Reading Time: 4 minutesOur trip began with a 12-hour non-stop flight from Hong Kong to Rome, where my in-laws picked us up for the drive south. To get to the island of Sicily, we had to board a car ferry from the tip of the Italian “boot” for a fun half-hour ferry ride.
Our gastronomic journey commenced there, where we munched on scrumptious arancini. Gooey meat sauce and cheese melted in our mouths as we bit into these golden deep-fried rice balls. Just as we finished our last bites, it was time to disembark from the ferry. The seaport is close to Catania airport, one of the two main airports in Sicily (which, if you’re not meeting family in Rome, would be a smart place to fly into). From there, it’s a couple of hours’ drive to famous cities such as Siracusa, Taormina and Agrigento, but my family was headed directly to our summer house in Marzamemi at the southern tip of the island. From that moment on, we officially disconnected ourselves – and our BlackBerries.
Every morning started with a walk to the beach where my baby boy played and roamed freely with the other kids. Despite my language barrier, the locals were communicative – I engaged in loads of “mommy talks” in broken Italian and said ciao to many an old lady passer-by.
The Mediterranean Sea was warm and soothing to the skin. The water was unpolluted and, visible through the crystal clear water, were wild algae and tiny fish. My husband, a seasoned swimmer, ventured out to a deeper part of the sea and came back with a little octopus! The ill-fated creature became our son’s playmate, living in his little bucket until it ultimately became an addition to our lunch menu.
If a swim in the beautiful sea is on your list of must-do experiences in Sicily, then a visit to the Scala dei Turchi beach close to Agrigento offers a unique beach experience that no tourist should miss. This stair-like hill right off the shore is made of white natural clay, with tanned bodies scattered all over it like little ants. We rubbed this natural clay, known to be a fantastic moisturiser, all over ourselves to hydrate our skin against the fierce Mediterranean sun.
Tucked at the bottom of Italy’s mainland, Sicily is surrounded by squeaky-clean water nurturing the finest seafood, which is fetched every day by bronzed fishermen before arriving fresh at our dinner tables. For us, a perfect summer holiday in Sicily meant following our morning swims with pre-lunch nibbles, massive lunches, long afternoon naps, early evening aperitifs and massive dinners.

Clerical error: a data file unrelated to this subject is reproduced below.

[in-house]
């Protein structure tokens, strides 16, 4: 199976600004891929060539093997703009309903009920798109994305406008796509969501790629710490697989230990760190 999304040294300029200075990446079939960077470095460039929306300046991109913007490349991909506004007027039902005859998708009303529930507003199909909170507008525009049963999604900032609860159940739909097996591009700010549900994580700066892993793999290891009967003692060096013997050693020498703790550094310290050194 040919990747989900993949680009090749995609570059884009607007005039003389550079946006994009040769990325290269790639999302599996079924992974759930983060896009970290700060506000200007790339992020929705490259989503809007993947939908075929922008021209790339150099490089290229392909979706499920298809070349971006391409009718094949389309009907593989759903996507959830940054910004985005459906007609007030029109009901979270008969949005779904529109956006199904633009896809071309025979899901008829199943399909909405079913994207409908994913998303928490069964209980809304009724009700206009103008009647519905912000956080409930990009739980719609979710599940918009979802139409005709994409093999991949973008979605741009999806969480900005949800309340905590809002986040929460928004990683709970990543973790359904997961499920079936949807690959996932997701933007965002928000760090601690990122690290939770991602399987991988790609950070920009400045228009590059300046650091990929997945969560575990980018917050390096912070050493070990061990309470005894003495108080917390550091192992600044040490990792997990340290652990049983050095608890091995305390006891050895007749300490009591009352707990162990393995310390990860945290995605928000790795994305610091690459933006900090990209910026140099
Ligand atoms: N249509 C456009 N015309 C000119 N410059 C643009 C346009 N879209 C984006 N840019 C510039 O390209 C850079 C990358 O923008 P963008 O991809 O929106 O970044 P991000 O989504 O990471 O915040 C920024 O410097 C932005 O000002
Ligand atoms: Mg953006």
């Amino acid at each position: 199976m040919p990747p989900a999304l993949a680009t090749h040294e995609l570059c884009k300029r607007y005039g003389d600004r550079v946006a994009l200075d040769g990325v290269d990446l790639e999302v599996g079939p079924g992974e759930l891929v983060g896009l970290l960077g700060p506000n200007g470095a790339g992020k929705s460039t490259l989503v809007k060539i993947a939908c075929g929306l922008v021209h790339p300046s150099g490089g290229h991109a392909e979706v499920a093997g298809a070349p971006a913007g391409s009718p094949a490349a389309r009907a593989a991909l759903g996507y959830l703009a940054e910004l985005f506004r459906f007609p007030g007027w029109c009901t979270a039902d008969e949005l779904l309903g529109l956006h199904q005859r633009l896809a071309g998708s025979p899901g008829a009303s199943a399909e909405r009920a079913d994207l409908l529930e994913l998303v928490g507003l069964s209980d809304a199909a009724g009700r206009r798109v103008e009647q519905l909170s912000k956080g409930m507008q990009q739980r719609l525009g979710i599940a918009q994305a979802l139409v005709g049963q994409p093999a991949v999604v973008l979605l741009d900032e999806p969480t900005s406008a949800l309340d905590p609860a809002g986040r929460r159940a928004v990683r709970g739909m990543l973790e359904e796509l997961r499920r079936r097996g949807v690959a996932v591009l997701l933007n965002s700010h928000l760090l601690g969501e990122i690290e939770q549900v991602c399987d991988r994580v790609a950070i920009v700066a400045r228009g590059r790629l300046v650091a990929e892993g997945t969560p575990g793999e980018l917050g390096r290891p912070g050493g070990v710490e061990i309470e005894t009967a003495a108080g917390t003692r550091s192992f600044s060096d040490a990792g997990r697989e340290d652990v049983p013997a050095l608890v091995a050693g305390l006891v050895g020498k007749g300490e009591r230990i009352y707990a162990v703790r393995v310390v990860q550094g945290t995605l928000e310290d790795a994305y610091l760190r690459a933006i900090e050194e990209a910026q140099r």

Our days started with nice bowls of almond or pistachio slushy granita Siciliana for breakfast, just the right amount of liquid sweetness to wash down the overindulged dinner from the night before. After a refreshing swim at the beach, we snacked on exotic fruits like fresh figs, which are so much cheaper in Sicily where they’re abundant, making them an affordable indulgence. We’d return home around noon, clean up a bit, and let our boy crawl around on the terrace. Lunchtime rolled around before we knew it.
Lunch was always the biggest meal because, at midday, it was too hot to do anything outside of the house. Our friendly neighbours often invited us – the only foreigners in the street – to dine with them. Lunch was served in a casual manner, dishes distributed randomly around the table. There was no time to change plates or utensils, as our plates were continuously refilled by the lady chefs of the house. We ate gigantic pieces of lasagne, scacce nella tradizione siciliana (similar to pizza, but with crusts on both sides like a panini) and, of course, more arancini. We drank local wines in cheap chunky glasses and finished with balls of heavenly gelato.
At about 4pm our major feasts finished and everyone was desperate for a nap. In the evenings we went for another dip in the ocean and strolled around the town until 10pm. Because of the long, huge lunches, dinner started very late. Nobody seemed to be bothered by it: babies slept in their strollers while families enjoyed another marathon meal. My family loves seafood and we ate it every evening – table-sized plates of spaghetti with clams, generously drizzled with olive oil, complemented beautifully with charcoal-grilled lobsters, prawns and fish.
No fantastic meal was considered complete without some fantastic wines. My husband and I snuck out one evening to the annual Calici di Stelle event held every August, and had a blast hopping from table to table tasting all sorts of whites, reds, sparkling and sweet wines. Unlike events in Hong Kong, wine tastings in Sicily are easygoing – unpretentious chit-chats, more pouring in the glasses, and children running around!
Between the heavy eating and the beach bumming, Sicily also offered us rich culture and history to soak up. A day trip to Agrigento took us back in time to some 2,000 years ago, when the Greeks conquered Sicily and left temples – Valle dei Templi – similar to the Acropolis in Athens. We hiked from temple to temple, took loads of photos and read stories to the kids in our group. It was an entertaining, educational afternoon, not only for the youngsters, but for us adults, too.
Italians love children. Going out with my one-year-old son felt like going out with an international celebrity. Strangers oohed and ahhed and told me how bello my son was. It was a heart-warming feeling that will remain with us for the rest of the year, until we can return again.